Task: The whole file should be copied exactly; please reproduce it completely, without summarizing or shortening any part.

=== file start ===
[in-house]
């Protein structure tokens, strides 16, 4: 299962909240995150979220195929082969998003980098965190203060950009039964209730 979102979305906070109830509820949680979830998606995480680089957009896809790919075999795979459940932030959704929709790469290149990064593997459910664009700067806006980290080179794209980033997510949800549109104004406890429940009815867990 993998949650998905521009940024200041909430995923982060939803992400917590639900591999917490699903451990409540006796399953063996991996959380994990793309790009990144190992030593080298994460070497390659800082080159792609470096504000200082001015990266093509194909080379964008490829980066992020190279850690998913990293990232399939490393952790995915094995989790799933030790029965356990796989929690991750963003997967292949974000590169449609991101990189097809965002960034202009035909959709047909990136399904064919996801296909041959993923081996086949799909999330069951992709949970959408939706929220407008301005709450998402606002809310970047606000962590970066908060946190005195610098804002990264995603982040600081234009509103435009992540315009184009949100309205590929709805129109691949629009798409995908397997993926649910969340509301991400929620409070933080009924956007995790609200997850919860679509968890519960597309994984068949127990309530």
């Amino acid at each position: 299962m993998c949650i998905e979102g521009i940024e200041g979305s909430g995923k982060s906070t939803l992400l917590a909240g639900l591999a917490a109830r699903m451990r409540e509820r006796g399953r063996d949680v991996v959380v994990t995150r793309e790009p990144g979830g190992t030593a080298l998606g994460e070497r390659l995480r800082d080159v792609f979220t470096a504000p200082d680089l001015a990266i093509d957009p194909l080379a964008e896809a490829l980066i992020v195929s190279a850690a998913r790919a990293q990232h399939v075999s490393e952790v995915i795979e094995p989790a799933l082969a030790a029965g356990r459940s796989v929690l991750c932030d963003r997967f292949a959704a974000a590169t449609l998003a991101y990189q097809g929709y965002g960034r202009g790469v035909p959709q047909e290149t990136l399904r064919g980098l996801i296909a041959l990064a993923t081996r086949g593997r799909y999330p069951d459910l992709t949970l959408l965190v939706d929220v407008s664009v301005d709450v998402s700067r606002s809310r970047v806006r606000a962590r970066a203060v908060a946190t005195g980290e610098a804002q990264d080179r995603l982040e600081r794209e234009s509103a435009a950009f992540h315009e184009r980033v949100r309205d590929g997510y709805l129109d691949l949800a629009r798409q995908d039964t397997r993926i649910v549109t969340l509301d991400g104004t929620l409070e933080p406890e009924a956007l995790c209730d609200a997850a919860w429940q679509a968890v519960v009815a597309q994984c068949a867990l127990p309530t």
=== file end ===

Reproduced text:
[in-house]
């Protein structure tokens, strides 16, 4: 299962909240995150979220195929082969998003980098965190203060950009039964209730 979102979305906070109830509820949680979830998606995480680089957009896809790919075999795979459940932030959704929709790469290149990064593997459910664009700067806006980290080179794209980033997510949800549109104004406890429940009815867990 993998949650998905521009940024200041909430995923982060939803992400917590639900591999917490699903451990409540006796399953063996991996959380994990793309790009990144190992030593080298994460070497390659800082080159792609470096504000200082001015990266093509194909080379964008490829980066992020190279850690998913990293990232399939490393952790995915094995989790799933030790029965356990796989929690991750963003997967292949974000590169449609991101990189097809965002960034202009035909959709047909990136399904064919996801296909041959993923081996086949799909999330069951992709949970959408939706929220407008301005709450998402606002809310970047606000962590970066908060946190005195610098804002990264995603982040600081234009509103435009992540315009184009949100309205590929709805129109691949629009798409995908397997993926649910969340509301991400929620409070933080009924956007995790609200997850919860679509968890519960597309994984068949127990309530």
């Amino acid at each position: 299962m993998c949650i998905e979102g521009i940024e200041g979305s909430g995923k982060s906070t939803l992400l917590a909240g639900l591999a917490a109830r699903m451990r409540e509820r006796g399953r063996d949680v991996v959380v994990t995150r793309e790009p990144g979830g190992t030593a080298l998606g994460e070497r390659l995480r800082d080159v792609f979220t470096a504000p200082d680089l001015a990266i093509d957009p194909l080379a964008e896809a490829l980066i992020v195929s190279a850690a998913r790919a990293q990232h399939v075999s490393e952790v995915i795979e094995p989790a799933l082969a030790a029965g356990r459940s796989v929690l991750c932030d963003r997967f292949a959704a974000a590169t449609l998003a991101y990189q097809g929709y965002g960034r202009g790469v035909p959709q047909e290149t990136l399904r064919g980098l996801i296909a041959l990064a993923t081996r086949g593997r799909y999330p069951d459910l992709t949970l959408l965190v939706d929220v407008s664009v301005d709450v998402s700067r606002s809310r970047v806006r606000a962590r970066a203060v908060a946190t005195g980290e610098a804002q990264d080179r995603l982040e600081r794209e234009s509103a435009a950009f992540h315009e184009r980033v949100r309205d590929g997510y709805l129109d691949l949800a629009r798409q995908d039964t397997r993926i649910v549109t969340l509301d991400g104004t929620l409070e933080p406890e009924a956007l995790c209730d609200a997850a919860w429940q679509a968890v519960v009815a597309q994984c068949a867990l127990p309530t």